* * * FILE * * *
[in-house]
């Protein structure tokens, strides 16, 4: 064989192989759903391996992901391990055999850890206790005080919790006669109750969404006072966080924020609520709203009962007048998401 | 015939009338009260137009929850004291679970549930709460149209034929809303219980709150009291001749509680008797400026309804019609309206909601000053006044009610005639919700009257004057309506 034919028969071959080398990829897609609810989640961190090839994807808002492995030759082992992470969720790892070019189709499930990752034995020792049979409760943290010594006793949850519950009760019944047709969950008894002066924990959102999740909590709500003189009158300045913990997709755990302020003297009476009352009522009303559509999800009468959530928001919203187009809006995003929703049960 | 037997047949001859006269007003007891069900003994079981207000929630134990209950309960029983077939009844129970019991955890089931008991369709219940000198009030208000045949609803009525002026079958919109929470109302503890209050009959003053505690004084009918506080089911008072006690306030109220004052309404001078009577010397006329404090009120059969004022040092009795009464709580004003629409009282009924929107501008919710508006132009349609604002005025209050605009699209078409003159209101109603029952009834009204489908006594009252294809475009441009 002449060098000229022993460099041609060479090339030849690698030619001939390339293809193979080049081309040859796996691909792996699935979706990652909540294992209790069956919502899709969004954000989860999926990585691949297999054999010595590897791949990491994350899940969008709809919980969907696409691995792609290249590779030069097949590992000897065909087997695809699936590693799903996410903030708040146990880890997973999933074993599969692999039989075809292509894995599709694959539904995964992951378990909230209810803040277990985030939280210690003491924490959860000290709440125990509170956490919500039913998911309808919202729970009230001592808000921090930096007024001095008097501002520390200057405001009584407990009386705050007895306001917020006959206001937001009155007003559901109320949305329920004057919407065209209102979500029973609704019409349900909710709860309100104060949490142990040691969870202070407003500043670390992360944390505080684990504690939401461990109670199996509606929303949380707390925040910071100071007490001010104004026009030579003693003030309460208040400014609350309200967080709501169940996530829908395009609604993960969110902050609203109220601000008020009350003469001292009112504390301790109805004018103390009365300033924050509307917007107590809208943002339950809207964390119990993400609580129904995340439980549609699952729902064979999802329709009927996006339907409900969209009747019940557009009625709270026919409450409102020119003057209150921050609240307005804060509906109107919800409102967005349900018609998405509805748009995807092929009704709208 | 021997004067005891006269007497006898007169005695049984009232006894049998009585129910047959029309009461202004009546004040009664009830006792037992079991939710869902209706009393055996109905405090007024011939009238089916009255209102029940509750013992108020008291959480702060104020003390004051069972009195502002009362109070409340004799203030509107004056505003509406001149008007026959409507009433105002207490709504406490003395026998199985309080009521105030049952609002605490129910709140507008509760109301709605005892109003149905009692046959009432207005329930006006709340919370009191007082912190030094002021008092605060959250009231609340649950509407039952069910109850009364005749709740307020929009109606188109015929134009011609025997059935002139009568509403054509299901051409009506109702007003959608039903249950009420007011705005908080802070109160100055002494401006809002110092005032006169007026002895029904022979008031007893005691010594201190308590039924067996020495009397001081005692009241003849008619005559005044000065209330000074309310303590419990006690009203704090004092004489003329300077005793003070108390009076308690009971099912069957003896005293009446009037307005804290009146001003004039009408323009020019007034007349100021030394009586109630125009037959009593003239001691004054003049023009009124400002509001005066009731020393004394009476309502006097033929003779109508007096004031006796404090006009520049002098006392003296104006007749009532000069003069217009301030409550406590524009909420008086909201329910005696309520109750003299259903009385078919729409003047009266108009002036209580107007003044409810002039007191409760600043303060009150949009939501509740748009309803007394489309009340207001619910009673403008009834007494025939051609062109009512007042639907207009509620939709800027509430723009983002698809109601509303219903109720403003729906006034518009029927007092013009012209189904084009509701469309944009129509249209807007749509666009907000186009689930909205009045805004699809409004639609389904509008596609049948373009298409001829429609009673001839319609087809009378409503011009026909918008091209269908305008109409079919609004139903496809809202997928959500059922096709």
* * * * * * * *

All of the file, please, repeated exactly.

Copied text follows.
[in-house]
């Protein structure tokens, strides 16, 4: 064989192989759903391996992901391990055999850890206790005080919790006669109750969404006072966080924020609520709203009962007048998401 | 015939009338009260137009929850004291679970549930709460149209034929809303219980709150009291001749509680008797400026309804019609309206909601000053006044009610005639919700009257004057309506 034919028969071959080398990829897609609810989640961190090839994807808002492995030759082992992470969720790892070019189709499930990752034995020792049979409760943290010594006793949850519950009760019944047709969950008894002066924990959102999740909590709500003189009158300045913990997709755990302020003297009476009352009522009303559509999800009468959530928001919203187009809006995003929703049960 | 037997047949001859006269007003007891069900003994079981207000929630134990209950309960029983077939009844129970019991955890089931008991369709219940000198009030208000045949609803009525002026079958919109929470109302503890209050009959003053505690004084009918506080089911008072006690306030109220004052309404001078009577010397006329404090009120059969004022040092009795009464709580004003629409009282009924929107501008919710508006132009349609604002005025209050605009699209078409003159209101109603029952009834009204489908006594009252294809475009441009 002449060098000229022993460099041609060479090339030849690698030619001939390339293809193979080049081309040859796996691909792996699935979706990652909540294992209790069956919502899709969004954000989860999926990585691949297999054999010595590897791949990491994350899940969008709809919980969907696409691995792609290249590779030069097949590992000897065909087997695809699936590693799903996410903030708040146990880890997973999933074993599969692999039989075809292509894995599709694959539904995964992951378990909230209810803040277990985030939280210690003491924490959860000290709440125990509170956490919500039913998911309808919202729970009230001592808000921090930096007024001095008097501002520390200057405001009584407990009386705050007895306001917020006959206001937001009155007003559901109320949305329920004057919407065209209102979500029973609704019409349900909710709860309100104060949490142990040691969870202070407003500043670390992360944390505080684990504690939401461990109670199996509606929303949380707390925040910071100071007490001010104004026009030579003693003030309460208040400014609350309200967080709501169940996530829908395009609604993960969110902050609203109220601000008020009350003469001292009112504390301790109805004018103390009365300033924050509307917007107590809208943002339950809207964390119990993400609580129904995340439980549609699952729902064979999802329709009927996006339907409900969209009747019940557009009625709270026919409450409102020119003057209150921050609240307005804060509906109107919800409102967005349900018609998405509805748009995807092929009704709208 | 021997004067005891006269007497006898007169005695049984009232006894049998009585129910047959029309009461202004009546004040009664009830006792037992079991939710869902209706009393055996109905405090007024011939009238089916009255209102029940509750013992108020008291959480702060104020003390004051069972009195502002009362109070409340004799203030509107004056505003509406001149008007026959409507009433105002207490709504406490003395026998199985309080009521105030049952609002605490129910709140507008509760109301709605005892109003149905009692046959009432207005329930006006709340919370009191007082912190030094002021008092605060959250009231609340649950509407039952069910109850009364005749709740307020929009109606188109015929134009011609025997059935002139009568509403054509299901051409009506109702007003959608039903249950009420007011705005908080802070109160100055002494401006809002110092005032006169007026002895029904022979008031007893005691010594201190308590039924067996020495009397001081005692009241003849008619005559005044000065209330000074309310303590419990006690009203704090004092004489003329300077005793003070108390009076308690009971099912069957003896005293009446009037307005804290009146001003004039009408323009020019007034007349100021030394009586109630125009037959009593003239001691004054003049023009009124400002509001005066009731020393004394009476309502006097033929003779109508007096004031006796404090006009520049002098006392003296104006007749009532000069003069217009301030409550406590524009909420008086909201329910005696309520109750003299259903009385078919729409003047009266108009002036209580107007003044409810002039007191409760600043303060009150949009939501509740748009309803007394489309009340207001619910009673403008009834007494025939051609062109009512007042639907207009509620939709800027509430723009983002698809109601509303219903109720403003729906006034518009029927007092013009012209189904084009509701469309944009129509249209807007749509666009907000186009689930909205009045805004699809409004639609389904509008596609049948373009298409001829429609009673001839319609087809009378409503011009026909918008091209269908305008109409079919609004139903496809809202997928959500059922096709």